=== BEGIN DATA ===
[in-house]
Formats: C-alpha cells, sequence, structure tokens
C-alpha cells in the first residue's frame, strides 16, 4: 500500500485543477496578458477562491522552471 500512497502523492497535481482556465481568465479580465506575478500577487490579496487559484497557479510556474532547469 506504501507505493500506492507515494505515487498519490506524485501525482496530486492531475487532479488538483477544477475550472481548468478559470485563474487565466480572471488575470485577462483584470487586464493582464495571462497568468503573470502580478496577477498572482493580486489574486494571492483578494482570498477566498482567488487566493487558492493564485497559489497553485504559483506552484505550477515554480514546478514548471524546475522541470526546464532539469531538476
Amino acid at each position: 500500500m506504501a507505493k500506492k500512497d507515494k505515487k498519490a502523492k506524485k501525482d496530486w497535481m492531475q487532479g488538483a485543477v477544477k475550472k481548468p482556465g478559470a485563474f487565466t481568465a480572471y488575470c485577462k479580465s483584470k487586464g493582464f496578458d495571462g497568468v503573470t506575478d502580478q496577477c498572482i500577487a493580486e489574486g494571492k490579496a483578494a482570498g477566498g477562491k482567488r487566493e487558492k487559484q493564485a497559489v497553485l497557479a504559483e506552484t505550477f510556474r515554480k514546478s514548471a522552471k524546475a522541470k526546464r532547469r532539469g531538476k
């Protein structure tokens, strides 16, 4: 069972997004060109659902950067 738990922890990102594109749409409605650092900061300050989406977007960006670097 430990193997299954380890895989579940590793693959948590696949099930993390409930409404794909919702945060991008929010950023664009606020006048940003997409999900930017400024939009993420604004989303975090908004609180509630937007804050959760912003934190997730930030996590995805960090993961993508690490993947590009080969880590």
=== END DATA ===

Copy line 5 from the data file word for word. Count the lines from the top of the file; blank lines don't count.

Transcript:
């Protein structure tokens, strides 16, 4: 069972997004060109659902950067 738990922890990102594109749409409605650092900061300050989406977007960006670097 430990193997299954380890895989579940590793693959948590696949099930993390409930409404794909919702945060991008929010950023664009606020006048940003997409999900930017400024939009993420604004989303975090908004609180509630937007804050959760912003934190997730930030996590995805960090993961993508690490993947590009080969880590």